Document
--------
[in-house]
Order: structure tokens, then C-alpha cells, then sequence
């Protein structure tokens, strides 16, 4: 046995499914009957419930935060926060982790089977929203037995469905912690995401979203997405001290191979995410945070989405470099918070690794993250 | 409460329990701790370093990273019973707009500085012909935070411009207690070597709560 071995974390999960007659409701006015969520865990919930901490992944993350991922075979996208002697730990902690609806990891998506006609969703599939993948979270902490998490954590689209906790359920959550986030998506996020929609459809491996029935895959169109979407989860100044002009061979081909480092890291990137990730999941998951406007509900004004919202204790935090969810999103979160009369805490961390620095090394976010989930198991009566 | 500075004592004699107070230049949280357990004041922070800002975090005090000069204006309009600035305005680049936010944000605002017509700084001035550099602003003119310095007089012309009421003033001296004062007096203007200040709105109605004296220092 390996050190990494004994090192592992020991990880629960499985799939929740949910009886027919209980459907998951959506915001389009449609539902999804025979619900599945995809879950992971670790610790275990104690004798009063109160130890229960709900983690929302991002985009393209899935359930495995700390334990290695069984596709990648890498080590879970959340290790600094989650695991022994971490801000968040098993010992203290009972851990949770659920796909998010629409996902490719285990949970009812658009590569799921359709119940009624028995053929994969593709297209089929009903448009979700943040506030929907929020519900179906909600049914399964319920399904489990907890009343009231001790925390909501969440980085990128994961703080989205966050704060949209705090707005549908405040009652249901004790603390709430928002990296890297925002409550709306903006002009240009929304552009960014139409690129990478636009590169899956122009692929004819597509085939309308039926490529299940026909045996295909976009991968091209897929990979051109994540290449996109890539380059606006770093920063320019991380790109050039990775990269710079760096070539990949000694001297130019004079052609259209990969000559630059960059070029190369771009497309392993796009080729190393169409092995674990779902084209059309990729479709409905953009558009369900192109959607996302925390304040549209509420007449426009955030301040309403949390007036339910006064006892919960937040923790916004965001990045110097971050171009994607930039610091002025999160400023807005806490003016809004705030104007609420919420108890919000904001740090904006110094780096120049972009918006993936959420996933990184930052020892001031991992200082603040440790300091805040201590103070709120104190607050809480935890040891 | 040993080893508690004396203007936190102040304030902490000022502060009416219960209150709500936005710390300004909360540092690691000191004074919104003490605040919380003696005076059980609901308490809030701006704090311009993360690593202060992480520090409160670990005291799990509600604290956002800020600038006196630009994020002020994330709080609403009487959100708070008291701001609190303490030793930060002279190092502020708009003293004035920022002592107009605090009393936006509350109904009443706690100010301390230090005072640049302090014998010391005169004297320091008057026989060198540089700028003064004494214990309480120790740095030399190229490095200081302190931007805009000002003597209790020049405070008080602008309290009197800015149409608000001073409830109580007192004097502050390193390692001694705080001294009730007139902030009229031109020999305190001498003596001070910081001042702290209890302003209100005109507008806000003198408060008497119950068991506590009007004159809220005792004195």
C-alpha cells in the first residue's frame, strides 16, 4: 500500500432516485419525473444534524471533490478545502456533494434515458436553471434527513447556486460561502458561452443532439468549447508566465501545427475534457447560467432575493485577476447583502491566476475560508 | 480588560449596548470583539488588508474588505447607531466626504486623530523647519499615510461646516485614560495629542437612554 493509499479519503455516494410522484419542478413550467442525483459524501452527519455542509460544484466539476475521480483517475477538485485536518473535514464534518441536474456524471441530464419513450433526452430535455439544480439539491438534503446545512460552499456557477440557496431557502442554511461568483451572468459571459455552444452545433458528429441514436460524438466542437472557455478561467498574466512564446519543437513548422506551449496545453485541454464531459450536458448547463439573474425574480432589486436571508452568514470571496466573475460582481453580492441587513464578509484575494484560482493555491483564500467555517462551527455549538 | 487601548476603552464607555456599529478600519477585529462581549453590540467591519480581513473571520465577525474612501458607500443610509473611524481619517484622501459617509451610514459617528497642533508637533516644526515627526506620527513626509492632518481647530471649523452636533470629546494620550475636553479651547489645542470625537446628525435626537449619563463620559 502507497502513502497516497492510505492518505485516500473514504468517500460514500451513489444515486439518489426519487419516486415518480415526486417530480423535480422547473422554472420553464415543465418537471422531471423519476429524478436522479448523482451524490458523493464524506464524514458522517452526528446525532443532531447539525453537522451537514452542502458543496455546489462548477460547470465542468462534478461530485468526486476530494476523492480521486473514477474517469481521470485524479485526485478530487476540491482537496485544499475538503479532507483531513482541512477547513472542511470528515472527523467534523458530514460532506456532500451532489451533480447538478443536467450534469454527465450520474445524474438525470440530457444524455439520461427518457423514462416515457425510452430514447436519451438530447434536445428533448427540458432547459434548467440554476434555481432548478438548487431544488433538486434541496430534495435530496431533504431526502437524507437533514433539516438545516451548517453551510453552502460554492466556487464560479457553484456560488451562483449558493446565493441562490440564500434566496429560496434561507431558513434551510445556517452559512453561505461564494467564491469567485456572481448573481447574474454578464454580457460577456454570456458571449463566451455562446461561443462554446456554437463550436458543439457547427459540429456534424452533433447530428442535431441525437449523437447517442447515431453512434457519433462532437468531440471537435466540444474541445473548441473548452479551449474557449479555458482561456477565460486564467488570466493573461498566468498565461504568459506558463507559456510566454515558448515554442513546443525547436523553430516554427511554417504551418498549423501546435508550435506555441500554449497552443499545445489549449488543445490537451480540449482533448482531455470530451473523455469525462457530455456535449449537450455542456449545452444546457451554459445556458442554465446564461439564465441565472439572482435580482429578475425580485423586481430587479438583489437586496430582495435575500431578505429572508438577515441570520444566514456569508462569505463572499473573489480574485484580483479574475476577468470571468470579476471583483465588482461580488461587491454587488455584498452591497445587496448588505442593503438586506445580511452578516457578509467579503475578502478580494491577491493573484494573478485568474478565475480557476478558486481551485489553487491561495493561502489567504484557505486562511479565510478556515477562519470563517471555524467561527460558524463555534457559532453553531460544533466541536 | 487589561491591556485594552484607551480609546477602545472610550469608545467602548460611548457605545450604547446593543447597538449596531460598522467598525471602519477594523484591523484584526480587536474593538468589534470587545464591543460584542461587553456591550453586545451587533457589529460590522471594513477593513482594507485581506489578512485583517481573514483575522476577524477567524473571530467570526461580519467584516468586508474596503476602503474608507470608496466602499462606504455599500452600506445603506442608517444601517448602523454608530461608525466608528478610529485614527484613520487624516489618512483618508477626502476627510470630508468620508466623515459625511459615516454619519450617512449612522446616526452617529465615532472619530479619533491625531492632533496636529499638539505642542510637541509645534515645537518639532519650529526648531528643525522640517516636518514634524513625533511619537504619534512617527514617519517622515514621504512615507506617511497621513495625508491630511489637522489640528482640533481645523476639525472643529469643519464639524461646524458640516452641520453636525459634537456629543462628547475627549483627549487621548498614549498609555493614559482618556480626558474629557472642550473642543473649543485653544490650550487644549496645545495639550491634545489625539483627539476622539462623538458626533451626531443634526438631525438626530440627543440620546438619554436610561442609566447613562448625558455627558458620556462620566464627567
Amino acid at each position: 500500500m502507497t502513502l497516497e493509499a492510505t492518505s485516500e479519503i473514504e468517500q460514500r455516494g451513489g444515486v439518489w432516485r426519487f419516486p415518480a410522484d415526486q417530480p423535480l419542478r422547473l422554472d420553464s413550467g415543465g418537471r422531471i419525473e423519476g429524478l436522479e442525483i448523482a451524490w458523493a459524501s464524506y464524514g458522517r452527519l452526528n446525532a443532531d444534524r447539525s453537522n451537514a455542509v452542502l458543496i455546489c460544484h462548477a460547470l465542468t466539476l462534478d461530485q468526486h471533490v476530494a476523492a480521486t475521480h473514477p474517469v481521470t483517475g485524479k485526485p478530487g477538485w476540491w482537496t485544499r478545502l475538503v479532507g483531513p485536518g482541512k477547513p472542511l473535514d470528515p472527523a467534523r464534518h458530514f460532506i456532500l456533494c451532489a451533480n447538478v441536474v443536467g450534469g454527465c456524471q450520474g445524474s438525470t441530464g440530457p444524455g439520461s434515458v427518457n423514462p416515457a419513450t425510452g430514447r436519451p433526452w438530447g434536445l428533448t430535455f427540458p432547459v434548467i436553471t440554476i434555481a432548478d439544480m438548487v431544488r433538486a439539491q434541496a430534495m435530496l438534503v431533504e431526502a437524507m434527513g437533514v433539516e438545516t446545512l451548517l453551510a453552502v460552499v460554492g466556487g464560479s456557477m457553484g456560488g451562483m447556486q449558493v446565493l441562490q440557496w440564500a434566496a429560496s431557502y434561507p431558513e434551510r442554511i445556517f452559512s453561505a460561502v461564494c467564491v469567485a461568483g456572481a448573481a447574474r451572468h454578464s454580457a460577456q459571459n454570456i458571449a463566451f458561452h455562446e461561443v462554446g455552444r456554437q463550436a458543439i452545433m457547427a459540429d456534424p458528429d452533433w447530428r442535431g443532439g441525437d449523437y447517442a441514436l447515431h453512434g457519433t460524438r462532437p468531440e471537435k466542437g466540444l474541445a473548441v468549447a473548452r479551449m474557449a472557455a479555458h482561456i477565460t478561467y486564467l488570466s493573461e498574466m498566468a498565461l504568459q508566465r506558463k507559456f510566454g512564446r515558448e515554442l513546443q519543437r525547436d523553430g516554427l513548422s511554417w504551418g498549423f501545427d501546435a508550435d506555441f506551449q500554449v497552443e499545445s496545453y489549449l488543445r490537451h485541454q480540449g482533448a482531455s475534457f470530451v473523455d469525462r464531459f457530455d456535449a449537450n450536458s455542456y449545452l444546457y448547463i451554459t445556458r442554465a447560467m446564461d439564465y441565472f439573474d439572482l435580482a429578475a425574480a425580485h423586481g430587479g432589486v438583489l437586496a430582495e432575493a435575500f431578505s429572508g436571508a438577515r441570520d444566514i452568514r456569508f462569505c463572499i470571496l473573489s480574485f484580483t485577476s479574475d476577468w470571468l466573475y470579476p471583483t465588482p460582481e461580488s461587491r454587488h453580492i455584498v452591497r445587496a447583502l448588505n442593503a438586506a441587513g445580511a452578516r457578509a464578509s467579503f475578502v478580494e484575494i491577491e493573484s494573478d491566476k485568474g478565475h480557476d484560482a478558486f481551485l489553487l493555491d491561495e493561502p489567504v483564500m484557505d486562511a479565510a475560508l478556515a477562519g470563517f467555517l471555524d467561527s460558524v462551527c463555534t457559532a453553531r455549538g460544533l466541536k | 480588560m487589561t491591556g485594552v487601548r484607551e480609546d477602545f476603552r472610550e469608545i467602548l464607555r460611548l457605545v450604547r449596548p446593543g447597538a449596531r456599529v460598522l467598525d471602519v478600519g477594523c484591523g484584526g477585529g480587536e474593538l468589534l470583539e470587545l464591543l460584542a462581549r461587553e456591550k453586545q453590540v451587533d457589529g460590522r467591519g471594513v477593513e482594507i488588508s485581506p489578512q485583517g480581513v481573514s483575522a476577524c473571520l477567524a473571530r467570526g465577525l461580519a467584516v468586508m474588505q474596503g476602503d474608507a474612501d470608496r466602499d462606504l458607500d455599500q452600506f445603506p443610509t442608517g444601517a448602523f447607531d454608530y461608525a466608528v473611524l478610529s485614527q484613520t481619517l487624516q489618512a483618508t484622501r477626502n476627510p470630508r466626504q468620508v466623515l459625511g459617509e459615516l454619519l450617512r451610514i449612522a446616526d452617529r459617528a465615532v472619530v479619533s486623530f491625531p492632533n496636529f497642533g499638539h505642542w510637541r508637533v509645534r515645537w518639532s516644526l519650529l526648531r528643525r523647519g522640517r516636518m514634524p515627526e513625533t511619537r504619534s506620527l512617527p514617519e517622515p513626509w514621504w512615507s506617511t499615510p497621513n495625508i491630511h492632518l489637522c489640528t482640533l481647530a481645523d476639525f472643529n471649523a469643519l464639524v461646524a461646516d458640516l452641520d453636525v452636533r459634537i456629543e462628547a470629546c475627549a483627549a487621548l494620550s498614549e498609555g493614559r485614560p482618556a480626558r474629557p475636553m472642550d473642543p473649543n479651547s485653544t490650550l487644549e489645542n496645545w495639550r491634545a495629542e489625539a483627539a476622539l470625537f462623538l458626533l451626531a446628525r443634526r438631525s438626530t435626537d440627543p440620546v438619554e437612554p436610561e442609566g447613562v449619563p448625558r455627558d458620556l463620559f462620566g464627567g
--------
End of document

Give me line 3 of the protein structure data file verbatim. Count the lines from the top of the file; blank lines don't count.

């Protein structure tokens, strides 16, 4: 046995499914009957419930935060926060982790089977929203037995469905912690995401979203997405001290191979995410945070989405470099918070690794993250 | 409460329990701790370093990273019973707009500085012909935070411009207690070597709560 071995974390999960007659409701006015969520865990919930901490992944993350991922075979996208002697730990902690609806990891998506006609969703599939993948979270902490998490954590689209906790359920959550986030998506996020929609459809491996029935895959169109979407989860100044002009061979081909480092890291990137990730999941998951406007509900004004919202204790935090969810999103979160009369805490961390620095090394976010989930198991009566 | 500075004592004699107070230049949280357990004041922070800002975090005090000069204006309009600035305005680049936010944000605002017509700084001035550099602003003119310095007089012309009421003033001296004062007096203007200040709105109605004296220092 390996050190990494004994090192592992020991990880629960499985799939929740949910009886027919209980459907998951959506915001389009449609539902999804025979619900599945995809879950992971670790610790275990104690004798009063109160130890229960709900983690929302991002985009393209899935359930495995700390334990290695069984596709990648890498080590879970959340290790600094989650695991022994971490801000968040098993010992203290009972851990949770659920796909998010629409996902490719285990949970009812658009590569799921359709119940009624028995053929994969593709297209089929009903448009979700943040506030929907929020519900179906909600049914399964319920399904489990907890009343009231001790925390909501969440980085990128994961703080989205966050704060949209705090707005549908405040009652249901004790603390709430928002990296890297925002409550709306903006002009240009929304552009960014139409690129990478636009590169899956122009692929004819597509085939309308039926490529299940026909045996295909976009991968091209897929990979051109994540290449996109890539380059606006770093920063320019991380790109050039990775990269710079760096070539990949000694001297130019004079052609259209990969000559630059960059070029190369771009497309392993796009080729190393169409092995674990779902084209059309990729479709409905953009558009369900192109959607996302925390304040549209509420007449426009955030301040309403949390007036339910006064006892919960937040923790916004965001990045110097971050171009994607930039610091002025999160400023807005806490003016809004705030104007609420919420108890919000904001740090904006110094780096120049972009918006993936959420996933990184930052020892001031991992200082603040440790300091805040201590103070709120104190607050809480935890040891 | 040993080893508690004396203007936190102040304030902490000022502060009416219960209150709500936005710390300004909360540092690691000191004074919104003490605040919380003696005076059980609901308490809030701006704090311009993360690593202060992480520090409160670990005291799990509600604290956002800020600038006196630009994020002020994330709080609403009487959100708070008291701001609190303490030793930060002279190092502020708009003293004035920022002592107009605090009393936006509350109904009443706690100010301390230090005072640049302090014998010391005169004297320091008057026989060198540089700028003064004494214990309480120790740095030399190229490095200081302190931007805009000002003597209790020049405070008080602008309290009197800015149409608000001073409830109580007192004097502050390193390692001694705080001294009730007139902030009229031109020999305190001498003596001070910081001042702290209890302003209100005109507008806000003198408060008497119950068991506590009007004159809220005792004195």